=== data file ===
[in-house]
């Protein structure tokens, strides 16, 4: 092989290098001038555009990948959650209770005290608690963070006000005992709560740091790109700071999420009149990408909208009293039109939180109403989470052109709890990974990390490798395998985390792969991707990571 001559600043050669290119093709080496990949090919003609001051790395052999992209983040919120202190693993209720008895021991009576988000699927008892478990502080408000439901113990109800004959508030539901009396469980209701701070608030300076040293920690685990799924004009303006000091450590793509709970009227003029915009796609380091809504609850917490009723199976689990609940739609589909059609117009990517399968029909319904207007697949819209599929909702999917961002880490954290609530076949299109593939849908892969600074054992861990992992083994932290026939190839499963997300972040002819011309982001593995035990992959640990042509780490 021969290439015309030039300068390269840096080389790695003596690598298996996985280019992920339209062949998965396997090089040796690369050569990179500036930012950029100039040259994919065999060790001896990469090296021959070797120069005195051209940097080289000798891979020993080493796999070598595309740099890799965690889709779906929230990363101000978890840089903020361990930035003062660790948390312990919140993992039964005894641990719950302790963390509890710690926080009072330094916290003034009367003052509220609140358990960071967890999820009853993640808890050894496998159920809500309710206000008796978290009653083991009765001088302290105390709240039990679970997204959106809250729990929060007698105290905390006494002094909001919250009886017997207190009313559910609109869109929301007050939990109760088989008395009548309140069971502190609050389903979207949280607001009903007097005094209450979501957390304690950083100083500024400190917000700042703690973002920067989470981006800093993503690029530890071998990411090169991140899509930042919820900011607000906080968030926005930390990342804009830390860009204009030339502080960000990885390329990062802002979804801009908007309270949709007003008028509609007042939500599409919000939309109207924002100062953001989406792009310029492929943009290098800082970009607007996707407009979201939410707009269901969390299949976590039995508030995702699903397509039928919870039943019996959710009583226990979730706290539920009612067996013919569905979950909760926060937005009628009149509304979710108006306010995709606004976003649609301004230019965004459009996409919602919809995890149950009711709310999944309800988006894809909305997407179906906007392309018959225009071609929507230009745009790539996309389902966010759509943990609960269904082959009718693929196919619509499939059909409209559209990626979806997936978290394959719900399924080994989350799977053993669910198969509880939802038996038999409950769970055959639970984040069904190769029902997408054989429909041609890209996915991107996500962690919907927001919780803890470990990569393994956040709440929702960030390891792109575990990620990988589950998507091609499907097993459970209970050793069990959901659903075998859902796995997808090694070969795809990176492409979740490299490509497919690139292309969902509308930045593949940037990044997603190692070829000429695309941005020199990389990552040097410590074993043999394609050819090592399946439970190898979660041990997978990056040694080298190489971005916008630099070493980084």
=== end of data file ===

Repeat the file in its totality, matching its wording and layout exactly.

[in-house]
């Protein structure tokens, strides 16, 4: 092989290098001038555009990948959650209770005290608690963070006000005992709560740091790109700071999420009149990408909208009293039109939180109403989470052109709890990974990390490798395998985390792969991707990571 001559600043050669290119093709080496990949090919003609001051790395052999992209983040919120202190693993209720008895021991009576988000699927008892478990502080408000439901113990109800004959508030539901009396469980209701701070608030300076040293920690685990799924004009303006000091450590793509709970009227003029915009796609380091809504609850917490009723199976689990609940739609589909059609117009990517399968029909319904207007697949819209599929909702999917961002880490954290609530076949299109593939849908892969600074054992861990992992083994932290026939190839499963997300972040002819011309982001593995035990992959640990042509780490 021969290439015309030039300068390269840096080389790695003596690598298996996985280019992920339209062949998965396997090089040796690369050569990179500036930012950029100039040259994919065999060790001896990469090296021959070797120069005195051209940097080289000798891979020993080493796999070598595309740099890799965690889709779906929230990363101000978890840089903020361990930035003062660790948390312990919140993992039964005894641990719950302790963390509890710690926080009072330094916290003034009367003052509220609140358990960071967890999820009853993640808890050894496998159920809500309710206000008796978290009653083991009765001088302290105390709240039990679970997204959106809250729990929060007698105290905390006494002094909001919250009886017997207190009313559910609109869109929301007050939990109760088989008395009548309140069971502190609050389903979207949280607001009903007097005094209450979501957390304690950083100083500024400190917000700042703690973002920067989470981006800093993503690029530890071998990411090169991140899509930042919820900011607000906080968030926005930390990342804009830390860009204009030339502080960000990885390329990062802002979804801009908007309270949709007003008028509609007042939500599409919000939309109207924002100062953001989406792009310029492929943009290098800082970009607007996707407009979201939410707009269901969390299949976590039995508030995702699903397509039928919870039943019996959710009583226990979730706290539920009612067996013919569905979950909760926060937005009628009149509304979710108006306010995709606004976003649609301004230019965004459009996409919602919809995890149950009711709310999944309800988006894809909305997407179906906007392309018959225009071609929507230009745009790539996309389902966010759509943990609960269904082959009718693929196919619509499939059909409209559209990626979806997936978290394959719900399924080994989350799977053993669910198969509880939802038996038999409950769970055959639970984040069904190769029902997408054989429909041609890209996915991107996500962690919907927001919780803890470990990569393994956040709440929702960030390891792109575990990620990988589950998507091609499907097993459970209970050793069990959901659903075998859902796995997808090694070969795809990176492409979740490299490509497919690139292309969902509308930045593949940037990044997603190692070829000429695309941005020199990389990552040097410590074993043999394609050819090592399946439970190898979660041990997978990056040694080298190489971005916008630099070493980084």